With the production of the album in context, the opening ‘Commuters Part 1 and 2′ bristles with energy and controlled chaos. The vocals are hostile and frantic and the mix is equally as belligerent. ‘Part 2′ slows the pace and mood and extends the space within the song but is no less menacing and untamed for that space. Over its eleven minute duration ‘Commuters Part 2′ builds in intensity and ferocity, the vocals becoming increasingly frenzied and abrasive.
‘Hypnograms’ and ‘Machines of Sleep’ incorporate fascinating chord progressions around brutal riffs and a variety of vocal styles to create bewildering yet coherent arrangements. ‘Plug-In Citizens’ and ‘Submarine Warfare Anthem’ are fierce but remain technically complex and dense. Over six minutes, and using that space to extend its themes, ‘Minkowski Manhattan Distance’ features passages of desolate guitar and percussion, uncultivated vocals and the raw, live production values to create an atmosphere of suspicion and disquiet....
Read the full review here at This Is Not A Scene
Monday, 21 January 2013
Based in Cardiff, Paul, producing this release as Dementio13, cites influences as disparate as Aphex Twin, Neu!, Delia Derbyshire, Arthur Baker and The BBC Radiophonic Workshop. Each one of these voices however can be heard throughout his latest release “Last Test”. The opening groove of “A Beat Called Don” will have any Krautrock devotee who has even a passing acquaintance with Neu!, salivating with joy, whilst “Pemberton Colliery”, through a series of tones and electronic textures, takes the listener on a journey through the history of electronic music over the past fifty years. Delicate keyboard textures and drones inform “Pen Y Fan” evoking not only the composer’s interpretation of that specific location but the spirit of ambient music in general. Eight minutes of “Really Far Away” are swept along with the momentum of mesmerising pulses and dark, yet not unfriendly, washes of sound. Again the characteristic “Apache Beat” or “motorik” groove underpins the ride and carries the willing participant across a vista of sound including abrasive electronic shards and a seemingly wordless female voice drifting soulfully through the mix.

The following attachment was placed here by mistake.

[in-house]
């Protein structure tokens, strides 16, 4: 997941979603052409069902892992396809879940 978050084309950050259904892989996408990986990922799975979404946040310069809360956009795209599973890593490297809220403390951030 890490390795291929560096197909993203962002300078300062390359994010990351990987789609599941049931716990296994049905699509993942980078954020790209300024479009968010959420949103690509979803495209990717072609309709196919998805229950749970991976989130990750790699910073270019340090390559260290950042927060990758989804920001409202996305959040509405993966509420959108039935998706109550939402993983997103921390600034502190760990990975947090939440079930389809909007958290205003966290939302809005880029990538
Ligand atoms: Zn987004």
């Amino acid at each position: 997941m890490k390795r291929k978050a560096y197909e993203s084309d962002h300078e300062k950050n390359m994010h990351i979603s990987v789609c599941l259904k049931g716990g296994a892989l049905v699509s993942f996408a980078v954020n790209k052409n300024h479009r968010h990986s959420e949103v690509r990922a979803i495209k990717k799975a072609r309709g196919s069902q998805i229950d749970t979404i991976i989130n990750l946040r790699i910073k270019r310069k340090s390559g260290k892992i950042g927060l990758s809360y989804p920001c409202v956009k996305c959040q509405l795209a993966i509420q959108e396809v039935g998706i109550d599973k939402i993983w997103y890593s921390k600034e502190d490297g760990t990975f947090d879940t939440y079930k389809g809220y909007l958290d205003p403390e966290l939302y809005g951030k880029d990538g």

Almost dreamlike yet delerious vocals bubbling gently underneath the music are a distinguishing feature of “Cycle Energy”, whilst “This Is My Mid Life Crisis and You’re listening To It” is playfully simple, yet deeply evocative of a life once led. “Zenit” may please the listener, who remembers and appreciates the 8-bit technology reminiscent of 1970/1980’s computer game music. The influence of characters such as Aphex Twin may be felt on pieces such as “Fruitfly”, “Bonnie Dog” and “Last Test” which oscillate wildly between abrasive electronic noise and solid driving rhythm with confidence, whilst aficionados of The BBC Workshop and John Baker may recognise the composers acknowledgment to those artists and the electronic composers of the 1980’s possibly some of the early work by The Human League. Some of the passages here would not appear out of place as incidental or soundtrack music to a dystopian vision of the future. There are moments when one almost feels they are listening to the sound of a fax machine or out of date modem being manipulated into the productions. The geometric cover art to this release goes some way to reinforce this aesthetic.